“Steve Jobs” movie review

SteveJobsA mesmerizing and controversial bio-pic. This seems to be the year for the biographical motion picture. Universal Pictures and Legendary’s Steve Jobs takes you on a journey through the most signifiant product launches of the late co-founder of Apple’s career. Despite the fact that Jobs is revered as a genius and one of the most influential men in American history, this movie does not shy away from painting an accurate portrait of his personal and professional life. Although he is loved and admired by so many people, his character is one that you will most likely dislike through most of the narrative. From open to close, you will be glued to your seat in awe and surprise. This is definitely one of the most intriguing and intense bio-pics I have seen in a long time. Throughout the narrative, there is a constant theme of control and design. Complete with a brilliant cast and impeccable writing, this is definitely one to watch out for at the next Academy Awards.

Steve Jobs is about the early career of the co-founder of Apple. You will go on a journey through the most important product launch successes and failures of Jobs’ (Fassbender) career. From being fired from the very company that he co-founded to the love-hate relationship he has with his daughter and the hatred for her mother, you will learn what prompted Jobs to make the decisions he did and how each decision affected his relationships with friends and colleagues. Discover why “end to end control” was so important to the designs of the MacIntosh and Apple computers.

Michael Fassbender truly shines as the genius behind Apple’s phoenix-like return from the ashes of its darkest days. Not only does he resemble Jobs in appearance, but he also captures the very essence of what made Jobs tick and why he became the success he was professionally. Fassbender also delivers powerful performances in his altercations with colleagues and his presumed family. The intenseness of his conflicts and triumphs transcends the screen and compels your attention through the entire film. Often in movies, you either want to love or love to hate the protagonist; and that element rings very true in this film. For nearly the entire movie, I hated Steve Jobs. Funny, because I use all Apple products. But, during the end of the third act, I made a radical shift and saw the glimmer of hope that has caused millions of Apple fans to adore him so much during the latter years of his career. More than anyone else, he believed in his designs and methods of product launches. Only his director of marketing Joanna Hoffman (Kate Winslet) seemed to be the one he confided in most or could control the man who was insistent on “end to end control” throughout his dynamic career. Winslet also delivers a commanding performance as Hoffman who stuck by Jobs from product to product, advising him when he wouldn’t hear of anyone else’s opinions. She is the single person who held helped the public not to despise him as much as most everyone else did behind the scenes.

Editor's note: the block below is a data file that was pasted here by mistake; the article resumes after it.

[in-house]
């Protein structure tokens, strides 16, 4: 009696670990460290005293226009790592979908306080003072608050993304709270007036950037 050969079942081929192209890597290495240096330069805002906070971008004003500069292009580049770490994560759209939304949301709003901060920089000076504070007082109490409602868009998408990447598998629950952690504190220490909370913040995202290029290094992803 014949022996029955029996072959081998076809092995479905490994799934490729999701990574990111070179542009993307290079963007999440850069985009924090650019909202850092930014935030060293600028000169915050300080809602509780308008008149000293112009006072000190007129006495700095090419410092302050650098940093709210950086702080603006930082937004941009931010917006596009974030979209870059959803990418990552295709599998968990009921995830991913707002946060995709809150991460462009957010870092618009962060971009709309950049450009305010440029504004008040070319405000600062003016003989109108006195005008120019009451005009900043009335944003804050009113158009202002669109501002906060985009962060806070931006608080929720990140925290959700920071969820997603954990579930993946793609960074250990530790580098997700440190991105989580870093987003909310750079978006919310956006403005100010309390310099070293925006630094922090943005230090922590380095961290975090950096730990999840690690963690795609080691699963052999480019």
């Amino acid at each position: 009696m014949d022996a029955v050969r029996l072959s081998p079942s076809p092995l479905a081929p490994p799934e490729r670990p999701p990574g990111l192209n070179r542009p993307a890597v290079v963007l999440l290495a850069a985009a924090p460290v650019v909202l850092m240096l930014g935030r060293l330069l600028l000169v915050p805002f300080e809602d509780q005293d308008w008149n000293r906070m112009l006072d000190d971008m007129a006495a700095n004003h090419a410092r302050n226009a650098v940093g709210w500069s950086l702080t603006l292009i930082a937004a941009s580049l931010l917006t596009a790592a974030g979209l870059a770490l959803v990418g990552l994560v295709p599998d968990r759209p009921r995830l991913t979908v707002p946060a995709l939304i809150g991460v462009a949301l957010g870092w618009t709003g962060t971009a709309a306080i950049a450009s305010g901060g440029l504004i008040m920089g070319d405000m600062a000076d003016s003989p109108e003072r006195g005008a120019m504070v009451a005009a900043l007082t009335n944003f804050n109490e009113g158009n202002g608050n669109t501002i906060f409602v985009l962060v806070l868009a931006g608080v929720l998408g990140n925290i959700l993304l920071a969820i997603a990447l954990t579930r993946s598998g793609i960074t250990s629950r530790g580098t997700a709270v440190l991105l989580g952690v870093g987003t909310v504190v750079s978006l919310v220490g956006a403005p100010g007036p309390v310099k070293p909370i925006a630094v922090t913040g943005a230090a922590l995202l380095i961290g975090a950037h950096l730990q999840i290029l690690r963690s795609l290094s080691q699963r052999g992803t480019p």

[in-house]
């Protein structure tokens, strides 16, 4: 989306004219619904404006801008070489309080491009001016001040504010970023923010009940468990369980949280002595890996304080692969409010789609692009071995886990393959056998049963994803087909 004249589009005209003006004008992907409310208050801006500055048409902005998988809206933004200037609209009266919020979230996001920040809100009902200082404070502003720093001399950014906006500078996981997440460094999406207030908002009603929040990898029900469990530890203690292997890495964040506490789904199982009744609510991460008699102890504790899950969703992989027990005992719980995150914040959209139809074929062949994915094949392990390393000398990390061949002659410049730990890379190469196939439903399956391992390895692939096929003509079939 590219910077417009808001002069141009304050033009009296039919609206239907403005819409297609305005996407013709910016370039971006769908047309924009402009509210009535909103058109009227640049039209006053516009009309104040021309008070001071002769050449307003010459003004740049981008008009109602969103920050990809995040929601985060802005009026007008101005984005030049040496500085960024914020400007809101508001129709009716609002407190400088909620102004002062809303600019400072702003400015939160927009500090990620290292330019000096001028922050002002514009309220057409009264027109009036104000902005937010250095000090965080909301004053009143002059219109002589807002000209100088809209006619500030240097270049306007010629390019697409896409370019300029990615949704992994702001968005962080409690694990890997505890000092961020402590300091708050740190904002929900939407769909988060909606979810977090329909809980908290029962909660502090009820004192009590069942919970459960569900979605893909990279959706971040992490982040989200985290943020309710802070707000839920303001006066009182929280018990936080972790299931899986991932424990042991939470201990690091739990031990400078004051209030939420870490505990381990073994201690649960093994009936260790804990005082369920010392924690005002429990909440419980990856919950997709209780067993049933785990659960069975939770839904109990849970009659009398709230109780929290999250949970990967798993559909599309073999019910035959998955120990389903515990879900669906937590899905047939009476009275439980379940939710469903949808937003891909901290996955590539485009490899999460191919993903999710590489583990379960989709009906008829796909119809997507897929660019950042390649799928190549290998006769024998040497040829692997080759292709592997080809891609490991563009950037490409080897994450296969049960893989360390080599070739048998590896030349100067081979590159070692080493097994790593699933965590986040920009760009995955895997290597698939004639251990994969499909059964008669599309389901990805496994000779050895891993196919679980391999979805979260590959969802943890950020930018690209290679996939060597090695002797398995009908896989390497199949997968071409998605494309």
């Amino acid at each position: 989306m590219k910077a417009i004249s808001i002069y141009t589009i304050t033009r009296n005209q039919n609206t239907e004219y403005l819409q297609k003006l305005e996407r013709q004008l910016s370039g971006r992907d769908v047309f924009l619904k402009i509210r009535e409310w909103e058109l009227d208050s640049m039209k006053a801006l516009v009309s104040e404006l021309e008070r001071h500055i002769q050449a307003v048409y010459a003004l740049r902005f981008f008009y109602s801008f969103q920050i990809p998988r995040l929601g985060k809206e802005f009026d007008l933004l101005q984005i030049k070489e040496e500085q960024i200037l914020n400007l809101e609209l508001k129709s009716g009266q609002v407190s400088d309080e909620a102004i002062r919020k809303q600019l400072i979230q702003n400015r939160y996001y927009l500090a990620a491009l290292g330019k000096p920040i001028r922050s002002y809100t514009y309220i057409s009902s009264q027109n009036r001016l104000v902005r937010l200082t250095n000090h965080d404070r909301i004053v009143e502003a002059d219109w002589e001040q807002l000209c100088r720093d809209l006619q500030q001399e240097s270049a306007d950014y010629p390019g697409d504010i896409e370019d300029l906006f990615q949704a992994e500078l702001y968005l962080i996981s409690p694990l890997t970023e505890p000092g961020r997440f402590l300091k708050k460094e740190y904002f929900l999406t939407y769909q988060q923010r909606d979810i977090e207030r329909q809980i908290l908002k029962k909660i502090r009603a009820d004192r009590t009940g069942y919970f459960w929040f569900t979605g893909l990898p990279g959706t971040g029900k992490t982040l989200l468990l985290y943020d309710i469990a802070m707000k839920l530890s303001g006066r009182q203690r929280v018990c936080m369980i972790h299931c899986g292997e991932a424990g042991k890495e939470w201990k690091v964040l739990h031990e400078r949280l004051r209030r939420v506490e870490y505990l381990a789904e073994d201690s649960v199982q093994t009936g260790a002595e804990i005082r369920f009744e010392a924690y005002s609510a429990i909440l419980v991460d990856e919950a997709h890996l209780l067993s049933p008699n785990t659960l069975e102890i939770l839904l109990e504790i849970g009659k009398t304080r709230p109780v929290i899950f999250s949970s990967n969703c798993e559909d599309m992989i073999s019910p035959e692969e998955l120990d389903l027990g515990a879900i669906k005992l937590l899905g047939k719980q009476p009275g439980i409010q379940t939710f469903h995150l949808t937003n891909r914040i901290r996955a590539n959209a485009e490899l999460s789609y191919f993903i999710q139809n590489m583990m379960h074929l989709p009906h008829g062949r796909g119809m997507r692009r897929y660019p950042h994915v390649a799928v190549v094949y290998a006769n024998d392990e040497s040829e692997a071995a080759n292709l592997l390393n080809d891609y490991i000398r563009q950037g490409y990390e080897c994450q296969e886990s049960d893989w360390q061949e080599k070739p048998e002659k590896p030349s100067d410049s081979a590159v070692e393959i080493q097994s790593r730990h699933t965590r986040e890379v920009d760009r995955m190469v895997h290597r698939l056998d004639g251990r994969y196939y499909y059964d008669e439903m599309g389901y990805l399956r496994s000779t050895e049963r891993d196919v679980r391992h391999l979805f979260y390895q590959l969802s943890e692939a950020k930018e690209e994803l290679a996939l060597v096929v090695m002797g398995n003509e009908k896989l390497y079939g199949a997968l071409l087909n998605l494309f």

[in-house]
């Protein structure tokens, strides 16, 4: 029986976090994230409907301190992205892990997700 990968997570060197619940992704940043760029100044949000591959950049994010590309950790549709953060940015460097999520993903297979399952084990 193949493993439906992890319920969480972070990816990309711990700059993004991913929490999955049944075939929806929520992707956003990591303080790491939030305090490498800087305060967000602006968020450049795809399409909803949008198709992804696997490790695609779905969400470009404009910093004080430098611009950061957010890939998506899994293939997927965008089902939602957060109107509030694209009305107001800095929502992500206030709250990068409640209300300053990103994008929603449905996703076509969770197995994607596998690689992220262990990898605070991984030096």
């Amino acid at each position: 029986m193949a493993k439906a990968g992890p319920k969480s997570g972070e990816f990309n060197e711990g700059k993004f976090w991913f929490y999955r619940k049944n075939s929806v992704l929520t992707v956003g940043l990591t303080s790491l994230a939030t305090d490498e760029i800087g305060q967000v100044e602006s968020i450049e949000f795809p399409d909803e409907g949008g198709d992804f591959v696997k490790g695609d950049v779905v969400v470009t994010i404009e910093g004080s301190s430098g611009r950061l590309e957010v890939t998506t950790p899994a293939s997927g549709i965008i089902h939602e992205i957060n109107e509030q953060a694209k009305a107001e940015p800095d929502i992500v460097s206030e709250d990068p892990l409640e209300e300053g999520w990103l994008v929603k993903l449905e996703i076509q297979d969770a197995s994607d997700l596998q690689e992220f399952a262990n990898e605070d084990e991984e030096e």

So often I find that bio-pics can tend to romanticize the protagonist by glossing over the more negative events of his or her life. Not so with Steve Jobs. The remarkable element of the writing is the commitment to reality and just laying all the positive and negative events and encounters out there for the audience. Highlighting the more negative events is extremely important to this film because that is where the very dynamic character arc comes from. If you loved or hated Jobs the entire time, it would not be nearly as impactful. But because you will likely hate him for most of the movie until the end and then quickly turn a 180, that is where the magic of this movie lies. There are times that you think that he will budge from his stances on design teams and products, but then he is just as stubborn or relentless as he is throughout the story. Oddly enough, his penchant for complete control is what tanks and then resurrects the tech company. The story is gripping and whether you are an Apple product fan or not, this movie is an excellent example of how a completely candid bio-pic can still prompt the adoration of the public despite the dark elements and poor decisions in relationships with friends and lovers.